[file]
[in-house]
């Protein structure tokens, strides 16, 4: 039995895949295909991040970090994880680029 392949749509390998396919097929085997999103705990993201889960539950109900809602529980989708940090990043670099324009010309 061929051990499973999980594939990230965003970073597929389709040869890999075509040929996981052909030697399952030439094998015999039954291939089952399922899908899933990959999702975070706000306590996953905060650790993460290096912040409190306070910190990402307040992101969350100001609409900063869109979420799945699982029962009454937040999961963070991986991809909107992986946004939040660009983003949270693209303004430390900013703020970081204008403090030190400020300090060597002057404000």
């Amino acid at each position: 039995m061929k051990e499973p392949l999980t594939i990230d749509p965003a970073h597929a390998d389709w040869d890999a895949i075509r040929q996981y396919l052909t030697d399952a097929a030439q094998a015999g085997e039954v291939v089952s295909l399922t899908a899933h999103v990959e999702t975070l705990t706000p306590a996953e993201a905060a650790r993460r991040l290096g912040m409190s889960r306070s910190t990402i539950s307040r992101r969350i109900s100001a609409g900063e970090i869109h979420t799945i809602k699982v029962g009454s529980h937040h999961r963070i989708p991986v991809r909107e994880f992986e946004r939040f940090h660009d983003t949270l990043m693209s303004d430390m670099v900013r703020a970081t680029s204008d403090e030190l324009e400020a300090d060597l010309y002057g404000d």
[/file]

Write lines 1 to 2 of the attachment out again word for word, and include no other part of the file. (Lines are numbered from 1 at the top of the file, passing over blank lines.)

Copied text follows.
[in-house]
């Protein structure tokens, strides 16, 4: 039995895949295909991040970090994880680029 392949749509390998396919097929085997999103705990993201889960539950109900809602529980989708940090990043670099324009010309 061929051990499973999980594939990230965003970073597929389709040869890999075509040929996981052909030697399952030439094998015999039954291939089952399922899908899933990959999702975070706000306590996953905060650790993460290096912040409190306070910190990402307040992101969350100001609409900063869109979420799945699982029962009454937040999961963070991986991809909107992986946004939040660009983003949270693209303004430390900013703020970081204008403090030190400020300090060597002057404000």